Baghapour MA, Djahed B, Ranjbar M

yield was calculated using Eq. (1). %activated carbon production yield=(weight of produced activated carbon(g))/(weight of used waste paper(g))×100 (1)

Adsorption Equilibrium Study For adsorption equilibrium study, 50ml of different concentrations of the dye solution (30-60 mg/l) was agitated with 0.05g of the adsorbent at 100 rpm speed until the equilibrium was achieved. In order to evaluate the trend of MB adsorption by the prepared adsorbent at different times (0, 5, 15, 30, 60, 80,120, 180, 200, and 250 minutes), 4ml of the solution was taken and centrifuged using a special tube at 8000 rpm in order to separate the remaining AC. Afterwards, 2ml of the centrifuged solution was taken and the rate of adsorption was analyzed by the UV-Visible Spectrophotometer (HACH DR-5000) at the wavelength of 620nm. To decreas the experimental error in the equilibrium study, the sample was returned to the system. In order to evaluate the effect of the initial pH on MB adsorption, the equilibrium study was conducted at different pH levels (3, 4, 5.5, 7, 8 and 9). Other equilibrium studies were continued at the best pH where the maximum dye removal had occurred. The pH of the solutions was adjusted by adding 0.1N aqueous solution of NaOH and HCl. When the system reached the equilibrium concentration, the equilibrium adsorption capacity was calculated through Eq. (2).17 qe=V(C0 -Ce )/W


In this equation, qe (mg/g) represents the rate of the adsorbed dye per mass unit of the absorbent, C0 (mg/l) and Ce(mg/l) are initial and equilibrium dye concentrations, respectively, and V (L) and W (g) are the volume of the dye solution and the weight of the adsorbent, respectively.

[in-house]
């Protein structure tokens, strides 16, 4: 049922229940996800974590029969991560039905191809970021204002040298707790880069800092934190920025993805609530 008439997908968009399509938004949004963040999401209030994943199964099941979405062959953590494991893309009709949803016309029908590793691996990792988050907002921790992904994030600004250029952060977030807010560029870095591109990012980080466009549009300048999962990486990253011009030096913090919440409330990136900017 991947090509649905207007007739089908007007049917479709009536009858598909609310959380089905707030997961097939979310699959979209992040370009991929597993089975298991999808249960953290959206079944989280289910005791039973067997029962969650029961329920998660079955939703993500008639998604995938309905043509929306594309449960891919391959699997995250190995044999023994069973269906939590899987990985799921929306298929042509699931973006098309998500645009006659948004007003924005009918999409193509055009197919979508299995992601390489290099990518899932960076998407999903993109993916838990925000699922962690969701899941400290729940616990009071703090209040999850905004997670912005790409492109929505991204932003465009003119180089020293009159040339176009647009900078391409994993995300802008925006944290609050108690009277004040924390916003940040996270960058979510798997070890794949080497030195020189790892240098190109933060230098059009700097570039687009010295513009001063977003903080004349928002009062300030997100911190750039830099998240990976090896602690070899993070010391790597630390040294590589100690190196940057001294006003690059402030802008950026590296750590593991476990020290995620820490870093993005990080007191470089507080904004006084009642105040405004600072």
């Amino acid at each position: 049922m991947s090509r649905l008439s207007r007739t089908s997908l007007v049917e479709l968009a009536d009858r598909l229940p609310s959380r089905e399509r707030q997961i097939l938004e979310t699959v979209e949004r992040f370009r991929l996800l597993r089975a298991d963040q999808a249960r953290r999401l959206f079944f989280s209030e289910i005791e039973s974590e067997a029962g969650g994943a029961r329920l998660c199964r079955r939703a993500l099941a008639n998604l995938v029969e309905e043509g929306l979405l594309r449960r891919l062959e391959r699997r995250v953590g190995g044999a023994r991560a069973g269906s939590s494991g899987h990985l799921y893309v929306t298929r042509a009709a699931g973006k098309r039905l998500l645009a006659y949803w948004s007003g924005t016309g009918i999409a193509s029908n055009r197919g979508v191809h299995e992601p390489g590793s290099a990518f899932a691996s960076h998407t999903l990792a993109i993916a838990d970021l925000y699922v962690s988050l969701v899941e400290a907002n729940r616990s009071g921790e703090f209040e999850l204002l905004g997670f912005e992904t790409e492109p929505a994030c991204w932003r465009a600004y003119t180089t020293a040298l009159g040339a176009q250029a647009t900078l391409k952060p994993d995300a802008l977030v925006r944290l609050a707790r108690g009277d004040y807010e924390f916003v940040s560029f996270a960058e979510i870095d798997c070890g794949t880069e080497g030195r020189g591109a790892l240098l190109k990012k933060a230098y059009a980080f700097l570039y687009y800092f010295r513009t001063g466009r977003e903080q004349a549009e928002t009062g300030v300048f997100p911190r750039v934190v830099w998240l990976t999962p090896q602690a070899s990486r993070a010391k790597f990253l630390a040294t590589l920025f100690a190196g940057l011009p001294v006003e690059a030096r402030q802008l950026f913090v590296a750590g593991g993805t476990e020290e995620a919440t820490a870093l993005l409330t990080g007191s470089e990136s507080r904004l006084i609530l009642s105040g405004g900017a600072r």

Batch Adsorption Kinetic Study Kinetic studies were used to investigate the adsorption rate of adsorbate to adsorbent. It should be noted that the method used in the equilibrium study was applied in the adsorption kinetic study, as well. In fact, in different defined time intervals, samples were taken from the system under the study and the rate of dye concentration was determined. Then, the rate of the adsorbed dye per mass unit of the adsorbent in t time was calculated using Eq. (3). qt=V(C0 -Ct )/W

In this study, Pseudo-first order, Pseudosecond order, and intra-particle diffusion kinetic models were used in order to investigate the adsorption rate of MB on the AC produced from waste paper. Each of these models and their linear modes of theme are shown in Table 1. Adsorption Isotherm Adsorption isotherms can be used to find out the nature of and the interaction between the adsorbent and the adsorbate.19 In order to investigate the adsorption isotherm of the produced activated carbon, Langmuir, Ferundlich, Redlich-Peterson, and Temkin isotherm models were used (Table 2). In the equations presented in Table 2, qmax (mg/g) is the maximum adsorption capacity of the adsorbent, KL (L/mg) is the Langmuir constant, n and KF (1mg g-1(l mg-1)n) are the Ferundlich constants and the intensity of adsorption, respectively, Q (mg/g) is the amount of MB dye adsorbed in unit mass of the adsorbent, Qm (mg/g) is the capacity of the intended adsorbent, k (mol-2 kj2) is the constant related to the adsorbent’s adsorption energy, R (8.314 J mol-1 K-1) is the universal gas constant, T (K) is the absolute temperature, ar, Kr, and β are Redlich-Peterson

Table 1: Kinetic models and their linear Forms6,18 Model Nonlinear form

Linear form

1 2 3

ln (qe-qt)=ln qe- k1 t t/qt =1/(k 2 qe^2 )+1/qe t -

Pseudo-first order Pseudo-second order Intra-particle diffusion

(dqt)/dt=k1 (qe-qt) (dqt)/dt=k 2 (qe-qt )^2 qt=kp t^(1/2)+C

Table 2: Isotherm models and their linear forms4, 6, 20, 21 Model Nonlinear form

Linear form

1 2 3 4

Ce/qe =(1/bqmax )+1/qmax Ce log qe=log KF 〗+(1/n) log Ce ln (Kr (Ce/qe)-1)=β ln Ce+ln ar qe=A+B ln Ce


Langmuir Freundlich Redlich-Peterson Temkin

qe=(qmax KL Ce)/(1+KL Ce ) qe=KF Ce^(1/n) qe=(Kr Ce)/(1+ar Ce^β ) qe=RT/bt ln (at Ce)


Equation Number (4) (5) (6)

Equation Number (7) (8) (9) (10)

J Health Sci Surveillance Sys July 2013; Vol 1; No 1

Removal of Methylene Blue from aqueous solutions

RL=1/(1+bC0 )


Where b (L/mg) is the Langmuir constant. If RL>1, the used adsorbent is not appropriate for adsorption oftheadsorbate. If RL=0, adsorption on the adsorbent will be reverse. If RL=1, the isotherm is of linear type and if 0

Suggest Documents